Politics - News Analysis

Mike Pompeo Says Bill Barr Will Determine Whether To Postpone The Election

It isn’t an overstatement to say that Trump has done more to chip away at the strength of our democracy in the last week than anyone in the last one-hundred years. Since Trump has seen polling showing him tanking – losing even worse to Biden. the issuance of even more brutal economic numbers released this week, the worst economic quarter ever, and COVID killing the country, Trump has now thrown the entire election process into doubt, indeed the election itself is now hanging, by hinting that he would put off the election.

He cannot do so, at least by law as we know it.

To that end, Senator Tim Kaine had Secretary of State Mike Pompeo on the stand yesterday in the Senate. Most people associate the federal Secretary of State with foreign affairs. That is true in certain aspects, but the federal secretary of state also has some of the same roles as your state’s secretary of state – and we all know who runs elections in your state. The U.S. Secretary of State does have a role in federal elections and the tabulation of votes for who sits in what elected positions.

So it was not a bad time to ask Pompeo about the date of the election. Pompeo had a disturbing answer:

“Can a president delay the November presidential election, Mr. Secretary?” Sen. Tim Kaine (D-Va.) asked during a Senate hearing.

“Senator, I’m not going to enter a legal judgment on that on the fly this morning,” Pompeo replied.

Kaine had trouble believing what he had heard, and thus ran down Pompeo’s credentials, which include a degree from Harvard law school and service at various levels in the federal government.

“You are one of the most highly trained and accomplished lawyers who are part of this administration,” Kaine summarized, “Can a president delay a presidential election?”

Pompeo said:

In the end, the Department of Justice, and others, will make that legal determination. We all should want–I know you do, too, Senator Kaine–want to make sure to have an election that everyone is confident in.

That is incorrect. We do want an election in which we have confidence, but that has nothing to do with the date of the election. Congress sets the date for elections, and then the states set their dates (they all hold them on the same day, obviously), the president and attorney general have nothing to do with it. Many legal scholars immediately chimed in. From Law and Crime:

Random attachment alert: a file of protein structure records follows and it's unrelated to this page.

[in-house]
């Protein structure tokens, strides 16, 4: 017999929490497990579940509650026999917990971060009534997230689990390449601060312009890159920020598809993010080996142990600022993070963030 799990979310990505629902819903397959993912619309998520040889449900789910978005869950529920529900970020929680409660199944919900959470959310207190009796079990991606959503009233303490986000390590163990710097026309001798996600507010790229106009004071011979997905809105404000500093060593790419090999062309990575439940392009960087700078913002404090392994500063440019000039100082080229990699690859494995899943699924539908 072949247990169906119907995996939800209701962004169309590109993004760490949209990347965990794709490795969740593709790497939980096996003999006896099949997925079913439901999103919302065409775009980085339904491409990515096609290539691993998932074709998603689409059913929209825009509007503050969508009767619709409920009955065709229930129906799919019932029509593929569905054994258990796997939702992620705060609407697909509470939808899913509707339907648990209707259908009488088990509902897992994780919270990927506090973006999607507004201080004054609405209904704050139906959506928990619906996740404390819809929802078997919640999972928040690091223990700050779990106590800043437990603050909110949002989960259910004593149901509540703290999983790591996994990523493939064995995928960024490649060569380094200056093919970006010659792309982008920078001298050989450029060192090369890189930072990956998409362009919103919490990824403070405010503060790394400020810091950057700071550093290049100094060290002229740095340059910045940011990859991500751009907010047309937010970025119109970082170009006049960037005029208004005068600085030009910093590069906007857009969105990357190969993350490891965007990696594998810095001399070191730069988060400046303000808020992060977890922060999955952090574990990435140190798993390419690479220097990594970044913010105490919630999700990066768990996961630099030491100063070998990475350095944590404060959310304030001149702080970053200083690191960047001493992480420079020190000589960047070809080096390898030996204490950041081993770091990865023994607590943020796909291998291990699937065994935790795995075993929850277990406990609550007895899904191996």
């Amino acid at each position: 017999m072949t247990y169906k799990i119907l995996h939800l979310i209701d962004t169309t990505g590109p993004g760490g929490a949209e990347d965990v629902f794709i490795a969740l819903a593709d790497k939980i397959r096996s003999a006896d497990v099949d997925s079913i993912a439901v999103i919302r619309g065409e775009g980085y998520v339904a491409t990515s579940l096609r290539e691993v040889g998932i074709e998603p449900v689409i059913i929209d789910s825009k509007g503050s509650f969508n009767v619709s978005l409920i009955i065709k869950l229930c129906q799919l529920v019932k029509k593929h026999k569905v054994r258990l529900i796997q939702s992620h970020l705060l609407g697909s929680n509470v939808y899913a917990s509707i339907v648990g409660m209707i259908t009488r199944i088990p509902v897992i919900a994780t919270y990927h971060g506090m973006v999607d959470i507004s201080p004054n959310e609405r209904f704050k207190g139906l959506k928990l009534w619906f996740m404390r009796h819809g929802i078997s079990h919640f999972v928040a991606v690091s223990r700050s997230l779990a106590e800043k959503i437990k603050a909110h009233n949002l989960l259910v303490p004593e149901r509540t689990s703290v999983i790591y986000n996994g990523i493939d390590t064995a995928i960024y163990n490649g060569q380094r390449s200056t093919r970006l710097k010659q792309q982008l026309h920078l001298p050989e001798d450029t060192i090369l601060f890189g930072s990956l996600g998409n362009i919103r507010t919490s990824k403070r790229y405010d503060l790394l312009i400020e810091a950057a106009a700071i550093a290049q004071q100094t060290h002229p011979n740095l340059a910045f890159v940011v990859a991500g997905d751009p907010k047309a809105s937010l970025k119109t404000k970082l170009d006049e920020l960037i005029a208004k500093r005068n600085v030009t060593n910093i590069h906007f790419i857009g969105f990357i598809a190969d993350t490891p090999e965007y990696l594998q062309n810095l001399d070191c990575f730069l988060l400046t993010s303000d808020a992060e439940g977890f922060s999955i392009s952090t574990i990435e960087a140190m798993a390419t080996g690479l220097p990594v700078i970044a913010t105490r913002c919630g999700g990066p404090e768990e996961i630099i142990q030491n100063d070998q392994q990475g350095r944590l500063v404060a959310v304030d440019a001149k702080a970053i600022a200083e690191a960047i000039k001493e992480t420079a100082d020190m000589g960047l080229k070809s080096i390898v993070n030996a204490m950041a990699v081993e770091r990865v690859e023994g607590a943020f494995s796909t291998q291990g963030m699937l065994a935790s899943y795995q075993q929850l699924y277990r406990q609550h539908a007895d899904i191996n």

“The Constitution gives Congress the power to set a date for the election, Congress has already set a date, and the states are going to run the election process like every other cycle,” national security attorney Bradley P. Moss told Law&Crime in an email. “DOJ can issue all the opinions it wants and the President can issue all the tweets he wants: it changes nothing.”

University of Texas Law Professor Steve Vladeck was a bit more animated in his response. “NO. THEY. WON’T,” he tweeted in response to Pompeo’s suggestion that DOJ officials will be the final arbiters on the issue. “Congress already made it in 3 U.S.C. § 1,” Vladeck noted–before citing the law on point here. “‘The electors of President and Vice President shall be appointed, in each State, on the Tuesday next after the first Monday in November, in every fourth year succeeding every election of a President and Vice President.’”

So the answer is “No,” Trump and Barr do not have the authority to move the election … legally … in any normal scenario. IF one wants to get conspiratorial and assume that Pompeo wasn’t just trolling Kaine, as he might have been, then one has to wonder if these people aren’t thinking about invoking some sort of State of Emergency declaration, giving Trump legal powers he doesn’t have – nor shouldn’t have – in any real world. They might be making it up on the fly, using Barr to go to court to enforce some kind of state of emergency declaration.

It is all a matter of how far these people are willing to go and what they might have up their sleeves. It all may be a bluff. Trump may be about to resign. What is certain is that Trump has already caused huge damage to our democracy, because that’s been his goal all along. He’s just gotten better at it or the people around him have.


Peace, y’all
[email protected] and on Twitter @MiciakZoom

meet the author

Jason Miciak is an attorney, author, political analyst and writer originally from Canada, with dual citizenship, living with his wife and daughter in southern Mississippi. He has an B.S. in Biology and a Minor in American History from Gonzaga University and a J.D. from the University of California. He does as little law as he can get away with while now doing full time writing for Political Flare. He also enjoys gardening, fishing, casual reading in science and dogs.


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